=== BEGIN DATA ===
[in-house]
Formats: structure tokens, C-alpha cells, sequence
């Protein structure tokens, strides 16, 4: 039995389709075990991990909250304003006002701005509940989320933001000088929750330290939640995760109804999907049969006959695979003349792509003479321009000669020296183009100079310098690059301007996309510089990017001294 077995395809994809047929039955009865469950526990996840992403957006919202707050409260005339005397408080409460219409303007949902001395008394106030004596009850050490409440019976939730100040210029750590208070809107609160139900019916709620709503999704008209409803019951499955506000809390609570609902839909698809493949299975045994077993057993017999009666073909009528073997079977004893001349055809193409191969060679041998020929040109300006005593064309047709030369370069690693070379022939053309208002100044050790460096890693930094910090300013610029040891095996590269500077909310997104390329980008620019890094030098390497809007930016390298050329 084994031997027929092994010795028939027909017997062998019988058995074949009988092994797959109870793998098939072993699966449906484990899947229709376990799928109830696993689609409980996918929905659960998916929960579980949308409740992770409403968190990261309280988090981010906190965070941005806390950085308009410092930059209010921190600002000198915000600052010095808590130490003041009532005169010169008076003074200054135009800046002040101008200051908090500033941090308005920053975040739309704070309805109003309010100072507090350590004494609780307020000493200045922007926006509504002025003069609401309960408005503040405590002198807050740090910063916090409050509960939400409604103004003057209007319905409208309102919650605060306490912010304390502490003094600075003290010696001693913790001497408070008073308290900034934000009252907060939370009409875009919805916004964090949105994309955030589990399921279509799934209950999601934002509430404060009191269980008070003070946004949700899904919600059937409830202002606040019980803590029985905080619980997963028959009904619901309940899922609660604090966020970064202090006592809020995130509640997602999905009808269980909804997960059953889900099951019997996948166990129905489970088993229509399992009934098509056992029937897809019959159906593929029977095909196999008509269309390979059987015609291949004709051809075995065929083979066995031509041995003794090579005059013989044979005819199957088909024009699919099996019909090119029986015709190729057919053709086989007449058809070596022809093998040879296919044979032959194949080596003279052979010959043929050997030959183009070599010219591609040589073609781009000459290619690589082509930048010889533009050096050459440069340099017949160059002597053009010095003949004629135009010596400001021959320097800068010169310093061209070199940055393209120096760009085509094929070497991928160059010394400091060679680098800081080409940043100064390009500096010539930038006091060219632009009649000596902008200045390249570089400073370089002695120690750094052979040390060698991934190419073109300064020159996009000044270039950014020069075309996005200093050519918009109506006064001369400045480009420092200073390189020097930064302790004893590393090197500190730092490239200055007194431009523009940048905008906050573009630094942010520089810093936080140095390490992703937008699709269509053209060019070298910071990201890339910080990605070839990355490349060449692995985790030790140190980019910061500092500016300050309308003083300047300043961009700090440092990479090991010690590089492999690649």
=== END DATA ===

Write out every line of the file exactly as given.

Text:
[in-house]
Formats: structure tokens, C-alpha cells, sequence
């Protein structure tokens, strides 16, 4: 039995389709075990991990909250304003006002701005509940989320933001000088929750330290939640995760109804999907049969006959695979003349792509003479321009000669020296183009100079310098690059301007996309510089990017001294 077995395809994809047929039955009865469950526990996840992403957006919202707050409260005339005397408080409460219409303007949902001395008394106030004596009850050490409440019976939730100040210029750590208070809107609160139900019916709620709503999704008209409803019951499955506000809390609570609902839909698809493949299975045994077993057993017999009666073909009528073997079977004893001349055809193409191969060679041998020929040109300006005593064309047709030369370069690693070379022939053309208002100044050790460096890693930094910090300013610029040891095996590269500077909310997104390329980008620019890094030098390497809007930016390298050329 084994031997027929092994010795028939027909017997062998019988058995074949009988092994797959109870793998098939072993699966449906484990899947229709376990799928109830696993689609409980996918929905659960998916929960579980949308409740992770409403968190990261309280988090981010906190965070941005806390950085308009410092930059209010921190600002000198915000600052010095808590130490003041009532005169010169008076003074200054135009800046002040101008200051908090500033941090308005920053975040739309704070309805109003309010100072507090350590004494609780307020000493200045922007926006509504002025003069609401309960408005503040405590002198807050740090910063916090409050509960939400409604103004003057209007319905409208309102919650605060306490912010304390502490003094600075003290010696001693913790001497408070008073308290900034934000009252907060939370009409875009919805916004964090949105994309955030589990399921279509799934209950999601934002509430404060009191269980008070003070946004949700899904919600059937409830202002606040019980803590029985905080619980997963028959009904619901309940899922609660604090966020970064202090006592809020995130509640997602999905009808269980909804997960059953889900099951019997996948166990129905489970088993229509399992009934098509056992029937897809019959159906593929029977095909196999008509269309390979059987015609291949004709051809075995065929083979066995031509041995003794090579005059013989044979005819199957088909024009699919099996019909090119029986015709190729057919053709086989007449058809070596022809093998040879296919044979032959194949080596003279052979010959043929050997030959183009070599010219591609040589073609781009000459290619690589082509930048010889533009050096050459440069340099017949160059002597053009010095003949004629135009010596400001021959320097800068010169310093061209070199940055393209120096760009085509094929070497991928160059010394400091060679680098800081080409940043100064390009500096010539930038006091060219632009009649000596902008200045390249570089400073370089002695120690750094052979040390060698991934190419073109300064020159996009000044270039950014020069075309996005200093050519918009109506006064001369400045480009420092200073390189020097930064302790004893590393090197500190730092490239200055007194431009523009940048905008906050573009630094942010520089810093936080140095390490992703937008699709269509053209060019070298910071990201890339910080990605070839990355490349060449692995985790030790140190980019910061500092500016300050309308003083300047300043961009700090440092990479090991010690590089492999690649």